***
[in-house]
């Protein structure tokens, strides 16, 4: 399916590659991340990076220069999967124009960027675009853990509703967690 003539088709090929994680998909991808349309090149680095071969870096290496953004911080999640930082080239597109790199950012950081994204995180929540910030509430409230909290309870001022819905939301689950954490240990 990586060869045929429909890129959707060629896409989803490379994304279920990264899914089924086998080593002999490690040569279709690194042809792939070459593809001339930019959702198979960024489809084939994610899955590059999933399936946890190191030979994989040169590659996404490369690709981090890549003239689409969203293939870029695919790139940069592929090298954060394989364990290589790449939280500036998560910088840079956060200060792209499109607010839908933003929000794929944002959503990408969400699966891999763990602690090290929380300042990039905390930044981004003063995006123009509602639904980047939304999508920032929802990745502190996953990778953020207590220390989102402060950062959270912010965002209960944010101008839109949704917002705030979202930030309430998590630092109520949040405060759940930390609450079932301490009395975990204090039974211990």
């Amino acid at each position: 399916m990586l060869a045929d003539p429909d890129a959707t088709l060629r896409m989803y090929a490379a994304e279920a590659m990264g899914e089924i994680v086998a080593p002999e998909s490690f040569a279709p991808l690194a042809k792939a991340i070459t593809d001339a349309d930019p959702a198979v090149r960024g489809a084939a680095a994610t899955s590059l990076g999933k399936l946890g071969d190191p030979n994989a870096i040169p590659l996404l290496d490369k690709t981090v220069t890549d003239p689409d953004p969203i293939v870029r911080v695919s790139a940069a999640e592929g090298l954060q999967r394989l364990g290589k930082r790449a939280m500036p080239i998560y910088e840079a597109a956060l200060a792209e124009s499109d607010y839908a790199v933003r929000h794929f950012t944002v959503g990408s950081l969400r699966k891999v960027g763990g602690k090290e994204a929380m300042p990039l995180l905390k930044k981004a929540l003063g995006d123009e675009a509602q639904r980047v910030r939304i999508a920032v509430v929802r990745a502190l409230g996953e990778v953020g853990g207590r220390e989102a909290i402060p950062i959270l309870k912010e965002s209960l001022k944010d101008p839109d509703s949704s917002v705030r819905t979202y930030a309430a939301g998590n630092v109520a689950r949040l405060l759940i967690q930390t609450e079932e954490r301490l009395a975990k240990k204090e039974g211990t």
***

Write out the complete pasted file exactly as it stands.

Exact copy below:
[in-house]
């Protein structure tokens, strides 16, 4: 399916590659991340990076220069999967124009960027675009853990509703967690 003539088709090929994680998909991808349309090149680095071969870096290496953004911080999640930082080239597109790199950012950081994204995180929540910030509430409230909290309870001022819905939301689950954490240990 990586060869045929429909890129959707060629896409989803490379994304279920990264899914089924086998080593002999490690040569279709690194042809792939070459593809001339930019959702198979960024489809084939994610899955590059999933399936946890190191030979994989040169590659996404490369690709981090890549003239689409969203293939870029695919790139940069592929090298954060394989364990290589790449939280500036998560910088840079956060200060792209499109607010839908933003929000794929944002959503990408969400699966891999763990602690090290929380300042990039905390930044981004003063995006123009509602639904980047939304999508920032929802990745502190996953990778953020207590220390989102402060950062959270912010965002209960944010101008839109949704917002705030979202930030309430998590630092109520949040405060759940930390609450079932301490009395975990204090039974211990």
């Amino acid at each position: 399916m990586l060869a045929d003539p429909d890129a959707t088709l060629r896409m989803y090929a490379a994304e279920a590659m990264g899914e089924i994680v086998a080593p002999e998909s490690f040569a279709p991808l690194a042809k792939a991340i070459t593809d001339a349309d930019p959702a198979v090149r960024g489809a084939a680095a994610t899955s590059l990076g999933k399936l946890g071969d190191p030979n994989a870096i040169p590659l996404l290496d490369k690709t981090v220069t890549d003239p689409d953004p969203i293939v870029r911080v695919s790139a940069a999640e592929g090298l954060q999967r394989l364990g290589k930082r790449a939280m500036p080239i998560y910088e840079a597109a956060l200060a792209e124009s499109d607010y839908a790199v933003r929000h794929f950012t944002v959503g990408s950081l969400r699966k891999v960027g763990g602690k090290e994204a929380m300042p990039l995180l905390k930044k981004a929540l003063g995006d123009e675009a509602q639904r980047v910030r939304i999508a920032v509430v929802r990745a502190l409230g996953e990778v953020g853990g207590r220390e989102a909290i402060p950062i959270l309870k912010e965002s209960l001022k944010d101008p839109d509703s949704s917002v705030r819905t979202y930030a309430a939301g998590n630092v109520a689950r949040l405060l759940i967690q930390t609450e079932e954490r301490l009395a975990k240990k204090e039974g211990t």